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Thread: Key Questions for School Committee Candidates

  1. #1
    Join Date
    Mar 2011
    Posts
    8

    Default Key Questions for School Committee Candidates

    I wished I had asked these questions earlier when there would have been more time for discussion. Sorry it took me so long to get my mind around what I see as a core issue going forward.

    As covered in “Important issue for School Committee” from FY07 to FY10 Wayland increased average teacher salary by 31% and reduce the teaching staff by 46 positions. While Weston, for example, increased average salaries by 12% and increased teaching staff by 7.3 positions.

    Thus, the key question for current members is: (1) was it their plan to significantly increase average salaries, increase the average level experience of the teaching staff and pay for it by reducing staff; or (2) was this an unintended result of individual decisions and/or the contract that was agreed to in 2007.

    The question for all candidates it that going forward do you favor having a more experienced, higher average salaried, smaller teaching staff (the road we have been on) . Or a mix of experience levels with more less experienced teachers, lower average salary and a somewhat larger staff. I don’t think we can afford both.
    Which approach will lead to better result for Wayland students?

  2. #2
    Join Date
    Nov 2005
    Location
    Wayland MA
    Posts
    1,431

    Default

    When the schools add staff, they do so based on need and with a focus on quality. New staff members may be relatively low or high on the experience scale. When staff is reduced, it's done in part by seniority per the contract.

    To date, to my knowledge, the schools have not actively decided to adjust the student:teacher ratio based on staff experience. I'm not aware of any data that shows that teacher quality correlates with experience, so I think that this aforementioned practice is appropriate.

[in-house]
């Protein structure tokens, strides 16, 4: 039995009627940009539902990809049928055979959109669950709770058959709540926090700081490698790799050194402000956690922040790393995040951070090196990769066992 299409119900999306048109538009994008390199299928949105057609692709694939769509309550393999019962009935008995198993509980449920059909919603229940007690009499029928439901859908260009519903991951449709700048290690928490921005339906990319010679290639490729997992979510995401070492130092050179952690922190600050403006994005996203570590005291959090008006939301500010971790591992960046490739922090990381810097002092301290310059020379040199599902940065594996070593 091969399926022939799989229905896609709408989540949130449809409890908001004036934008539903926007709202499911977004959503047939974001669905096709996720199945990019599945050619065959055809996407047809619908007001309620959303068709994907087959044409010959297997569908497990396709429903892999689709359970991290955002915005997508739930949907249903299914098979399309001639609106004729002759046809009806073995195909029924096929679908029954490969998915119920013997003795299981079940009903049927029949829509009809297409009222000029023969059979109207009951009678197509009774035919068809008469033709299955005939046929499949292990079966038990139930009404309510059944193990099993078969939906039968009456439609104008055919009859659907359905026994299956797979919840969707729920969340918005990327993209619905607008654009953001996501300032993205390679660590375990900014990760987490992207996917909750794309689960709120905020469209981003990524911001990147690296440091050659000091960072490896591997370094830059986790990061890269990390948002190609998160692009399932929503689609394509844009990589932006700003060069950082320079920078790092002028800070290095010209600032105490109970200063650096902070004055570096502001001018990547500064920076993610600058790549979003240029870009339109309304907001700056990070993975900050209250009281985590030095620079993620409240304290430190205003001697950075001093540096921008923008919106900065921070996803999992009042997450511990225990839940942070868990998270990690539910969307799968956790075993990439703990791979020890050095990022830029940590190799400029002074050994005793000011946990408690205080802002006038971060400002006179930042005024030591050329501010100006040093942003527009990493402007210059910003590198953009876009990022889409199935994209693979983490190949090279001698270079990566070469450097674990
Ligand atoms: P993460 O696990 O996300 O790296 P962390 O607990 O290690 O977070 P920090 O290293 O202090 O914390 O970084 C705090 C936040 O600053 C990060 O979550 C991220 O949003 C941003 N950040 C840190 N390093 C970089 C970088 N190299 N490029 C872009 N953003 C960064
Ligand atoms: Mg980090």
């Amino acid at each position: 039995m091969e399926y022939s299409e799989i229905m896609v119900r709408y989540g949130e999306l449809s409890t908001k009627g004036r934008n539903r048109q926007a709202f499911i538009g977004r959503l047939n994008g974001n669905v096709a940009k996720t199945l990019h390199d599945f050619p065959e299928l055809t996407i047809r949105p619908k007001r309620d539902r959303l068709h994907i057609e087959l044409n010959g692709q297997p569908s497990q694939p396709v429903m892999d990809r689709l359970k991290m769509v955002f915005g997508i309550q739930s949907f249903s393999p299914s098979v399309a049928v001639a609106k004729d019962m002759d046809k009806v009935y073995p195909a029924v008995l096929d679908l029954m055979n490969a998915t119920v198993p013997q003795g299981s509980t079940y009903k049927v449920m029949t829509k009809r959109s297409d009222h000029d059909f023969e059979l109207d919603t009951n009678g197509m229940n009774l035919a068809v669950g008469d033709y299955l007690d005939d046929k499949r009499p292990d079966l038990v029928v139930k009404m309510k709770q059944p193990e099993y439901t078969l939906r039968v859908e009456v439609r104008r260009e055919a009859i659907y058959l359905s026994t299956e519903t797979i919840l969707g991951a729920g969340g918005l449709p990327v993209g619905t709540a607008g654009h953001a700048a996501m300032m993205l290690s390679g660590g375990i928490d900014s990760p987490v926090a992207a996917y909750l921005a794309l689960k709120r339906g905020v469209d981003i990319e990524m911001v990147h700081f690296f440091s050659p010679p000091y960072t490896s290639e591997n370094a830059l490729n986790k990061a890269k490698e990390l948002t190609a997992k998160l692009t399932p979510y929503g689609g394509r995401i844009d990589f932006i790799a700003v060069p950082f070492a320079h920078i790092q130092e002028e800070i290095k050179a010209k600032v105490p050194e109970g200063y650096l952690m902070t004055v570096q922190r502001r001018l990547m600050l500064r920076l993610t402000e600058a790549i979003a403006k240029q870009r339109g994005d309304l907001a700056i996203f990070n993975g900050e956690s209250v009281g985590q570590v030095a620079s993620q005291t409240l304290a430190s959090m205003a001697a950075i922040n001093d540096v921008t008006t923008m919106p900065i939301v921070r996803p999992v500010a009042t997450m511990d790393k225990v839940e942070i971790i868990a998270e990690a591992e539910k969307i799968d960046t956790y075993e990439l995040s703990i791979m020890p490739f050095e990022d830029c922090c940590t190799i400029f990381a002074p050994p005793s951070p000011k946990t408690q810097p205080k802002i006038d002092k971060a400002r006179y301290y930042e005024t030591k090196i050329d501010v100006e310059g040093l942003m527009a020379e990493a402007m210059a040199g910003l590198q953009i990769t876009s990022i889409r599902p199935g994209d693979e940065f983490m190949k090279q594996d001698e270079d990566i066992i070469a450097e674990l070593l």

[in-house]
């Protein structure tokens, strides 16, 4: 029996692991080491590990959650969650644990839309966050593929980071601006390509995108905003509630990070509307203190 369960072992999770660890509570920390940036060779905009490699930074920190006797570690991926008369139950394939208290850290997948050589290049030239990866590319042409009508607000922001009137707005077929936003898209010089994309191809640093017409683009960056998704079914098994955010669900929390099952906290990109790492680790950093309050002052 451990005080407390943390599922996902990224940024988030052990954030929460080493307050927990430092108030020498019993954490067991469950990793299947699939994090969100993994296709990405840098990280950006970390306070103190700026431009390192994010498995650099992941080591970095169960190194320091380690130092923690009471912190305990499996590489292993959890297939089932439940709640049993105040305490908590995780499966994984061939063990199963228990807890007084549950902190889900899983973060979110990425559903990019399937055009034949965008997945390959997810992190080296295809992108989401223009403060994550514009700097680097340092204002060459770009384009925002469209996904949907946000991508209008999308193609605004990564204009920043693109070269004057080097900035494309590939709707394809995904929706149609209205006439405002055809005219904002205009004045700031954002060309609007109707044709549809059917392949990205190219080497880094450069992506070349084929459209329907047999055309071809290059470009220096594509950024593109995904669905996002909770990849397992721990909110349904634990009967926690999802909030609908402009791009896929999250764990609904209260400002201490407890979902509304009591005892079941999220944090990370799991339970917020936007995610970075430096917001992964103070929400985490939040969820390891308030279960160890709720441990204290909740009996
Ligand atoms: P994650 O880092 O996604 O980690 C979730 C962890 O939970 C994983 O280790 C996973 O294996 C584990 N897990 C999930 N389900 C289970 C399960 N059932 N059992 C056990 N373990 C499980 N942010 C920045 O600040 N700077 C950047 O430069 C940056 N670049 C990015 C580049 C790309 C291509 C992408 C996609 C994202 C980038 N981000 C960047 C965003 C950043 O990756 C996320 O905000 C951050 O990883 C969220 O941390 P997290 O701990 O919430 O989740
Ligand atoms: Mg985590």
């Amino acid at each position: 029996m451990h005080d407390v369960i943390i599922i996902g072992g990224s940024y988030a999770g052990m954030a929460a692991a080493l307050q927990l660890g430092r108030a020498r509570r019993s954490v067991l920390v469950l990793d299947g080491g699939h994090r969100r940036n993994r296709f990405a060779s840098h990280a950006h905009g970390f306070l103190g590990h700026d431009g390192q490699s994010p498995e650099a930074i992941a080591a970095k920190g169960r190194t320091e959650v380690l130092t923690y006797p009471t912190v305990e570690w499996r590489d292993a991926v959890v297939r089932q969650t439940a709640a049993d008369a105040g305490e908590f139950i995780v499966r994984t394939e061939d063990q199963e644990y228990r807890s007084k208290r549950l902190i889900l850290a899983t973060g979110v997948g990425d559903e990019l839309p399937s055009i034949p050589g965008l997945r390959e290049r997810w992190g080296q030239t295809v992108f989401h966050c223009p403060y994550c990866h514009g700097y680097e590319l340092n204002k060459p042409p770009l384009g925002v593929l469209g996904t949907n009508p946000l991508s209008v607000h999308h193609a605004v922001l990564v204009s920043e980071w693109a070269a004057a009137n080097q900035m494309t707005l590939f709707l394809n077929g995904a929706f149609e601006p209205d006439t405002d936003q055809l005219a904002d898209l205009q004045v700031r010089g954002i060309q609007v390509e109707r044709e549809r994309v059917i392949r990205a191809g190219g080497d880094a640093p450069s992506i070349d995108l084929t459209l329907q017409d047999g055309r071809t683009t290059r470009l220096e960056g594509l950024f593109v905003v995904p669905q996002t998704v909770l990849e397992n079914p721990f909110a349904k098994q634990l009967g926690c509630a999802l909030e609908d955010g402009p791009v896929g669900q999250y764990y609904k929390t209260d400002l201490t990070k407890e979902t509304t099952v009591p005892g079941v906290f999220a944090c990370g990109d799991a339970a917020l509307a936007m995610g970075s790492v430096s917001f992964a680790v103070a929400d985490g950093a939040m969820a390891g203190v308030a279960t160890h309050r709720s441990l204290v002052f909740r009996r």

With respect to your questions, I'm going to go with "none of the above." I can't get into negotiation strategy, but I can say that the plan when I was on the Committee was not all three elements of your #1. #2 isn't exactly right, but it's much closer: knowing the contract and making individual decisions has known/dependent (as opposed to "unintended") results. A minor quibble, I think.

    In my opinion, the economics of public education will force student:teacher ratios up. Without a doubt, only the better teachers will be able to successfully manage these larger class sizes. To help them meet this challenge, I expect that educational technology will come to bear in a manner that's cost effective relative to current educational spending.

  3. #3
    Join Date
    Apr 2011
    Posts
    27

    Default

    In my opinion, the average salary went up because of layoffs of lower earning new staff members. As Jeff pointed out, "When staff is reduced, it's done in part by seniority per the contract" and Wayland reduced 46 positions. If Wayland starts hiring again, average salary will dip.

    Also have Weston and Wellesley school systems undergone similar staffing reductions in the last 3 years, if no then that answers the question.

    I don't think there is any strategy or vision involved in this.

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